Sarah Blakely, the founder of Spanx, sets out two days per week for meetings with her product and creative teams.

9. Listen for as many minutes as you speak.

Richard Branson isn’t certain that he knows everything. According to his daughter Holly, the business magnate is always listening and learning. Branson’s need for input might be linked to his life aim of making the world and its inhabitants a better, happier, and healthier place.

Related: 5 Reasons Why Business Leaders Should Delegate

In an organization, this practice of listening may be quite beneficial. Researchers Guy Itzchakov and Avraham M. Kluger write in the Harvard Business Review that effective listening leads to increased trust between employer and employee, more work satisfaction, and more innovation.

There are six keys to being a good listener, according to the authors: Don’t you think you should give it you’re all?

10. When ideas arise, write them down. Then, take action.

Branson has been doing this basic yet powerful habit since he was a youngster. The Virgin Group has certainly served him well, with over 60 businesses servicing 53 million people and generating over $16 billion in yearly sales.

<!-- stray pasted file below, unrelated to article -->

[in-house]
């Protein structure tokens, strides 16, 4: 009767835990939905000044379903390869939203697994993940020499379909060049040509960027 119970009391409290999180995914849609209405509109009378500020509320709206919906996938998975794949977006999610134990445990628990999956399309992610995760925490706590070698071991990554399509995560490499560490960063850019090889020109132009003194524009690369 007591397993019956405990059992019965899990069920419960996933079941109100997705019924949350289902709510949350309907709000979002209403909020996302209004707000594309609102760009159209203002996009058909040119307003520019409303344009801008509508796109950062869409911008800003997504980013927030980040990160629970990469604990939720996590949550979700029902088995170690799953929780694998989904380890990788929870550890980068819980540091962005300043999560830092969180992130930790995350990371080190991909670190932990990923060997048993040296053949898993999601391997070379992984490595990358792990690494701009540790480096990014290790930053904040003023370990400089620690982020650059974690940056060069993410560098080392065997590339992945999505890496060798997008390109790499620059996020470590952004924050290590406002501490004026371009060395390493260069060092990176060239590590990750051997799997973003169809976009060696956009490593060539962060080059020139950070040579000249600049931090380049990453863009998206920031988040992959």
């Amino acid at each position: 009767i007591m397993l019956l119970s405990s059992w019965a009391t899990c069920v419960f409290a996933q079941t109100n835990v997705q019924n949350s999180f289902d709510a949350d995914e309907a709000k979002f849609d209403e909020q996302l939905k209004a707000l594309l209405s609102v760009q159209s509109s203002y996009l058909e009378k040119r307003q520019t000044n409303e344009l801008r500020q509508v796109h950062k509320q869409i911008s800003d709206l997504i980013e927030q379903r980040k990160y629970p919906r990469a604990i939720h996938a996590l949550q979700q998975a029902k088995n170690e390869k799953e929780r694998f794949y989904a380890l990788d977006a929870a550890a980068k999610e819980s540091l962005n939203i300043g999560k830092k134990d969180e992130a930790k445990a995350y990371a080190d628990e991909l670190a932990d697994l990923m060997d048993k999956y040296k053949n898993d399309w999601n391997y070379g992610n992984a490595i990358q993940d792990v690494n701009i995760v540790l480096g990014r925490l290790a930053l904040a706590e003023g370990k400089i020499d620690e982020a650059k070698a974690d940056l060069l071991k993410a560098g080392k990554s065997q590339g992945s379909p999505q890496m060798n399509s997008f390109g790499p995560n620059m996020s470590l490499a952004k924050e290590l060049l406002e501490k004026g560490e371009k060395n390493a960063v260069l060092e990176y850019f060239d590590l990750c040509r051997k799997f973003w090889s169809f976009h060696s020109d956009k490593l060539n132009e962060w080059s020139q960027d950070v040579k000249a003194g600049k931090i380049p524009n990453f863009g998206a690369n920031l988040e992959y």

Dr. Gail Matthews, a psychology professor, has conducted a significant study on goal-setting. In a 2015 study, she discovered that writing down objectives rather than just thinking about them led to a greater rate of achievement.

According to Matthews’ research, adding action commitments, discussing objectives with a companion, and providing regular progress reports boosts the rate of achievement even more.

Richard Branson has long argued that jotting down notes, recommendations, and objectives is beneficial.

11. Read everything.

Bill Gates, Warren Buffett, and Elon Musk, among the world’s most famous company entrepreneurs, take reading extremely seriously. Every year, Bill Gates reads 50 books. Buffet believes that he reads and thinks for 80 percent of his workweek.

Musk is believed to have read the whole Encyclopedia Britannica by the age of nine and believes that reading taught him how to construct rockets.

It’s no secret that reading encourages lifelong learning. Furthermore, having more information may immediately benefit you in your personal and professional life: Mark Cuban attributes his ability to stay competitive in the ever-changing technology business to his habit of reading up to three hours each day. From newspapers to email newsletters, he takes in “everything [he] can.”

12. Ruthlessly prioritize.

In her business operations, Arianna Huffington, the creator of HuffPost and CEO of Thrive Global, emphasizes the necessity of ruthless prioritizing.